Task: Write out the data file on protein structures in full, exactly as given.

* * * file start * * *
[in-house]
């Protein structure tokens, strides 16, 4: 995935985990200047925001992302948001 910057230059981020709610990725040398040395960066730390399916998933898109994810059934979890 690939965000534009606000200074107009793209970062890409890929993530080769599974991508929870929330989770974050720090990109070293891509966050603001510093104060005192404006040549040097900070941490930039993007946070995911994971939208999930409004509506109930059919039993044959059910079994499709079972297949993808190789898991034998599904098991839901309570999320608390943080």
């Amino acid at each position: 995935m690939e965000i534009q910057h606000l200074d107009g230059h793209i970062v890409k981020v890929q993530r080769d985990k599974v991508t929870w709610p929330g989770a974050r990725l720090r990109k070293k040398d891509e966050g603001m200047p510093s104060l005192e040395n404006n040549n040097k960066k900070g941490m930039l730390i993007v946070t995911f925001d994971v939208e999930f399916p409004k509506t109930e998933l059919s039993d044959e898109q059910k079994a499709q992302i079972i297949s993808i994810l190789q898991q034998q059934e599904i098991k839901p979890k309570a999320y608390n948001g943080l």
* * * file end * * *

[in-house]
């Protein structure tokens, strides 16, 4: 995935985990200047925001992302948001 910057230059981020709610990725040398040395960066730390399916998933898109994810059934979890 690939965000534009606000200074107009793209970062890409890929993530080769599974991508929870929330989770974050720090990109070293891509966050603001510093104060005192404006040549040097900070941490930039993007946070995911994971939208999930409004509506109930059919039993044959059910079994499709079972297949993808190789898991034998599904098991839901309570999320608390943080």
């Amino acid at each position: 995935m690939e965000i534009q910057h606000l200074d107009g230059h793209i970062v890409k981020v890929q993530r080769d985990k599974v991508t929870w709610p929330g989770a974050r990725l720090r990109k070293k040398d891509e966050g603001m200047p510093s104060l005192e040395n404006n040549n040097k960066k900070g941490m930039l730390i993007v946070t995911f925001d994971v939208e999930f399916p409004k509506t109930e998933l059919s039993d044959e898109q059910k079994a499709q992302i079972i297949s993808i994810l190789q898991q034998q059934e599904i098991k839901p979890k309570a999320y608390n948001g943080l």